Anomie - Definition and Explanation - The Oxford Review - OR Briefings

Anomie – Definition and Explanation

Understanding Anomie in the Context of Diversity, Equity, and Inclusion

Within the realm of Diversity, Equity, and Inclusion (DEI), one concept deserving of attention is “Anomie.” Originating from sociology, Anomie denotes a state of societal normlessness or instability. 


Anomie, coined by French sociologist Émile Durkheim in the late 19th century, represents a breakdown of social norms, values, and expectations within a society. It occurs when individuals feel disconnected or alienated from societal norms, resulting in feelings of aimlessness, disorientation, and even moral confusion.

Causes of Anomie:

Anomie can arise due to various factors, including rapid societal changes, economic disparities, and cultural shifts. For instance, globalization, technological advancements, and demographic changes can disrupt traditional social structures, leading to a sense of disarray and uncertainty among individuals.

Effects of Anomie:

The effects of Anomie can be profound, impacting both individuals and communities. On an individual level, it may manifest as feelings of anxiety, disillusionment, and existential crisis. In extreme cases, it can contribute to antisocial behaviour, substance abuse, and mental health issues. At a societal level, Anomie can lead to increased crime rates, social unrest, and a breakdown of social cohesion.

Relevance of Anomie in DEI:

In the context of Diversity, Equity, and Inclusion, Anomie highlights the importance of fostering a sense of belonging and social cohesion within diverse communities. When individuals from marginalised or underrepresented groups feel excluded or marginalised, it can exacerbate feelings of Anomie, further widening societal divides. Therefore, promoting inclusivity, equity, and respect for diversity is crucial in mitigating the risk of Anomie and building a more cohesive society.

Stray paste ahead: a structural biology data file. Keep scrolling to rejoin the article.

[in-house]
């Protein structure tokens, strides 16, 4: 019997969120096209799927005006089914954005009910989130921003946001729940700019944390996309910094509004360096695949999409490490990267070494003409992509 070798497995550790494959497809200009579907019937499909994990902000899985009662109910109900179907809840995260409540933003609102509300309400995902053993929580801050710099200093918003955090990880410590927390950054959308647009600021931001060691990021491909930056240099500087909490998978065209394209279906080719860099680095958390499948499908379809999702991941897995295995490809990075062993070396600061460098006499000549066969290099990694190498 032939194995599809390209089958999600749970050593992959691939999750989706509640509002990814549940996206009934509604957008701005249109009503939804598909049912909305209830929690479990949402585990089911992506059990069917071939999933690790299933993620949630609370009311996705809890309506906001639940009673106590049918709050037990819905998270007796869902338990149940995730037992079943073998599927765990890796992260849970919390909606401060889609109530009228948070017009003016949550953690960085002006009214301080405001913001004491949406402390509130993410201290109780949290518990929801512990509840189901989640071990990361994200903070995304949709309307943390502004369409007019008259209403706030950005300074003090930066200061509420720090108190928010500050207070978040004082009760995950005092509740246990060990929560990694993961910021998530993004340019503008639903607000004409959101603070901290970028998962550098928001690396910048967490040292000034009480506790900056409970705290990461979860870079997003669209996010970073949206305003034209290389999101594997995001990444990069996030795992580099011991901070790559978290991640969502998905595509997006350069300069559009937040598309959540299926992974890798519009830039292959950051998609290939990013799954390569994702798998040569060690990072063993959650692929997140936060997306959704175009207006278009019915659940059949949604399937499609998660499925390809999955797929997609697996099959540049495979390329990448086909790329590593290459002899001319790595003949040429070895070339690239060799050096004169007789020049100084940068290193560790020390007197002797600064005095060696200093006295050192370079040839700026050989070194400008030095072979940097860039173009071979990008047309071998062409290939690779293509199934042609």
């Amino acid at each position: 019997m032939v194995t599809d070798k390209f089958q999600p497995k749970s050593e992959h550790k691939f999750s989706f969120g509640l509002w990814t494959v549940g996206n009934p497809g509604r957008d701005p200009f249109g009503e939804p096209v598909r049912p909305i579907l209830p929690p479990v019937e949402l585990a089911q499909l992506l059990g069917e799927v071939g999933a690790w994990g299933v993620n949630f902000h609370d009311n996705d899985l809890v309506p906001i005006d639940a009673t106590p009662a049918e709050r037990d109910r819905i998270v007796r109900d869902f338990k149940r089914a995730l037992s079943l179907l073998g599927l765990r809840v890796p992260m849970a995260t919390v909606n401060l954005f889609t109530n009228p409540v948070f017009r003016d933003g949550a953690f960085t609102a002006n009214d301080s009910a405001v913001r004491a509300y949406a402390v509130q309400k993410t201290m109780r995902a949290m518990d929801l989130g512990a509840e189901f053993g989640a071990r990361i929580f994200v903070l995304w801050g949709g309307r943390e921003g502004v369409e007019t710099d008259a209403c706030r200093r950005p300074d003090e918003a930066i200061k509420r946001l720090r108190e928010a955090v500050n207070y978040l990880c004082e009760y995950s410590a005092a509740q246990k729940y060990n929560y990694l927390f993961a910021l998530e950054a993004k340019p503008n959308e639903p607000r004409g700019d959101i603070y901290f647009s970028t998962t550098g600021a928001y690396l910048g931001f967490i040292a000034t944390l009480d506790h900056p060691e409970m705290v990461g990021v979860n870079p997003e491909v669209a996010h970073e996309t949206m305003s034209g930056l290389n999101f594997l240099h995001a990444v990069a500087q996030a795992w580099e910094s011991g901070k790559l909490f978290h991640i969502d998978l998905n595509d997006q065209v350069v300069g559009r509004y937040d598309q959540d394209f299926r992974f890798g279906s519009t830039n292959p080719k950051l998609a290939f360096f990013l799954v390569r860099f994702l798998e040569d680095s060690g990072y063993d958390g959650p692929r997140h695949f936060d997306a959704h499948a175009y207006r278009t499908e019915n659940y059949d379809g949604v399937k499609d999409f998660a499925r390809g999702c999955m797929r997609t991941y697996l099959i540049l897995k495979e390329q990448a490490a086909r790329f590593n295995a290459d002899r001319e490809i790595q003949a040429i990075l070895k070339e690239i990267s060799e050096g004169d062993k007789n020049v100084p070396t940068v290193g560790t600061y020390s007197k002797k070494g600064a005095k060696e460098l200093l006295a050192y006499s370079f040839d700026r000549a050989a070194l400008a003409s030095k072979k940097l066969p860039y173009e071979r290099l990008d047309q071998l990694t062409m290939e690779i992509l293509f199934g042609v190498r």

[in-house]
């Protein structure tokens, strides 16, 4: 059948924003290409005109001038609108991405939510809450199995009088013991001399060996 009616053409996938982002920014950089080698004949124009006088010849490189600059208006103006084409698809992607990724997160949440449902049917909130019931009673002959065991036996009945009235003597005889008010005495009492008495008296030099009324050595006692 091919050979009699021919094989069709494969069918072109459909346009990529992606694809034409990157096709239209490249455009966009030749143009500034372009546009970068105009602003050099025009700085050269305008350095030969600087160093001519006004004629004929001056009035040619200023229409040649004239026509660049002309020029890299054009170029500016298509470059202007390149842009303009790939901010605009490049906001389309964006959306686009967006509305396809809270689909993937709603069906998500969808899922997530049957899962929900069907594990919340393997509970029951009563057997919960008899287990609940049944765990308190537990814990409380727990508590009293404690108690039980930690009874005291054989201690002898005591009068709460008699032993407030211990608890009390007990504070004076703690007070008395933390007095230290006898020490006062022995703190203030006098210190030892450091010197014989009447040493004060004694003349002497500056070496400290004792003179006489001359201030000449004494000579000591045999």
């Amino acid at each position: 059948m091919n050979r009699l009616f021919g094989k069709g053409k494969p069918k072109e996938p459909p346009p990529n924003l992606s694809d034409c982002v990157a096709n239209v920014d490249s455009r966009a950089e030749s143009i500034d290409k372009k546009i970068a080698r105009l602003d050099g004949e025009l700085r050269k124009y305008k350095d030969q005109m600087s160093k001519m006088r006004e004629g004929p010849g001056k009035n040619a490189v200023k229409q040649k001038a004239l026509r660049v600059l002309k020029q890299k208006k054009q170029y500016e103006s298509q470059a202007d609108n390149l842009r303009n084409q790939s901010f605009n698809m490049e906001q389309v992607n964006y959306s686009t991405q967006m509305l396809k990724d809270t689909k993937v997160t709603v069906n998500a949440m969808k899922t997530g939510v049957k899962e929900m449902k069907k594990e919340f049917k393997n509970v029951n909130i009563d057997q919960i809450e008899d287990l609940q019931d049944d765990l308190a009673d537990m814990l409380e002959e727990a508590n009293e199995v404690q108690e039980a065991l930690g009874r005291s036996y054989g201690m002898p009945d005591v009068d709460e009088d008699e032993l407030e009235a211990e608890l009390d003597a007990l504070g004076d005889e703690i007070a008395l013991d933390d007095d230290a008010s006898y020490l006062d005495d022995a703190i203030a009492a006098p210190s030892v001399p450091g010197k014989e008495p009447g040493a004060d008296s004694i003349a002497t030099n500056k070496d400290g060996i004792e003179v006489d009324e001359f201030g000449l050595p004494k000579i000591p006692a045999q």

Consider a workplace where diversity initiatives focus solely on superficial representation without addressing systemic inequalities or fostering a culture of inclusion. Employees from marginalised backgrounds may experience feelings of Anomie, as they perceive a disconnect between organisational values and lived experiences. This can lead to decreased morale, productivity, and overall well-being within the workforce.


In conclusion, Anomie represents a significant challenge in the DEI landscape, emphasising the need for proactive measures to promote social cohesion, equity, and inclusion. By addressing the root causes of Anomie and nurturing a sense of belonging among all individuals, we can create a more harmonious and equitable society for everyone.


Orru, M. (2024). Anomie: History and meanings. Taylor & Francis.

Merton, R. K. (2017). Social structure and anomie. In Gangs (pp. 3-13). Routledge.

Bernburg, J. G. (2002). Anomie, social change and crime. A theoretical examination of institutional‐anomie theory. British Journal of Criminology42(4), 729-742.

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